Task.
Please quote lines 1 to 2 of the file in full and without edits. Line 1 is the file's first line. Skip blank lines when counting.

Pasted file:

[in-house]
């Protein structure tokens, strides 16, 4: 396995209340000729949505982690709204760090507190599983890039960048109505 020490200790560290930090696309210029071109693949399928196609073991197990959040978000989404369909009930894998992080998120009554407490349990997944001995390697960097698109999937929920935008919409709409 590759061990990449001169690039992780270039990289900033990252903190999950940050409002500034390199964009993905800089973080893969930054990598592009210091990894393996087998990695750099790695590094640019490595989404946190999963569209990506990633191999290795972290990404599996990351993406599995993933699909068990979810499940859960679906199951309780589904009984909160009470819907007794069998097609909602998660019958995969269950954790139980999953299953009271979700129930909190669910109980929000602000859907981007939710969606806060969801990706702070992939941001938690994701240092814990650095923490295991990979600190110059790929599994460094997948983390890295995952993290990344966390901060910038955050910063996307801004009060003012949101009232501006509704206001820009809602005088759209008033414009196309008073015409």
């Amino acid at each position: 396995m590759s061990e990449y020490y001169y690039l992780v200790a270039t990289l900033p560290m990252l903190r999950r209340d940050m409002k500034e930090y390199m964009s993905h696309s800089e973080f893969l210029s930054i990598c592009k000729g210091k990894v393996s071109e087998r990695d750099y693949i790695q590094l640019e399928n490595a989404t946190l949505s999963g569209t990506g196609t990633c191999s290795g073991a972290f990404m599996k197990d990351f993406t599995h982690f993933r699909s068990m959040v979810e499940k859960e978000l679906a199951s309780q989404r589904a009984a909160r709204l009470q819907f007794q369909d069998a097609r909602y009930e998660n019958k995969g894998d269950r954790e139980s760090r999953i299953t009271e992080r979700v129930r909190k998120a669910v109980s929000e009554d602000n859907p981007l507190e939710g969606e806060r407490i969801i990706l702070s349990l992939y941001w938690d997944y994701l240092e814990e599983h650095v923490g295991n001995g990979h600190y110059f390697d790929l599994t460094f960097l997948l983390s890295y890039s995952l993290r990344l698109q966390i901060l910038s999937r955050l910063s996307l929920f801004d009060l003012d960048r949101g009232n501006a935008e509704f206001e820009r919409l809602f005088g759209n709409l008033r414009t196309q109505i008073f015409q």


[in-house]
């Protein structure tokens, strides 16, 4: 396995209340000729949505982690709204760090507190599983890039960048109505 020490200790560290930090696309210029071109693949399928196609073991197990959040978000989404369909009930894998992080998120009554407490349990997944001995390697960097698109999937929920935008919409709409 590759061990990449001169690039992780270039990289900033990252903190999950940050409002500034390199964009993905800089973080893969930054990598592009210091990894393996087998990695750099790695590094640019490595989404946190999963569209990506990633191999290795972290990404599996990351993406599995993933699909068990979810499940859960679906199951309780589904009984909160009470819907007794069998097609909602998660019958995969269950954790139980999953299953009271979700129930909190669910109980929000602000859907981007939710969606806060969801990706702070992939941001938690994701240092814990650095923490295991990979600190110059790929599994460094997948983390890295995952993290990344966390901060910038955050910063996307801004009060003012949101009232501006509704206001820009809602005088759209008033414009196309008073015409």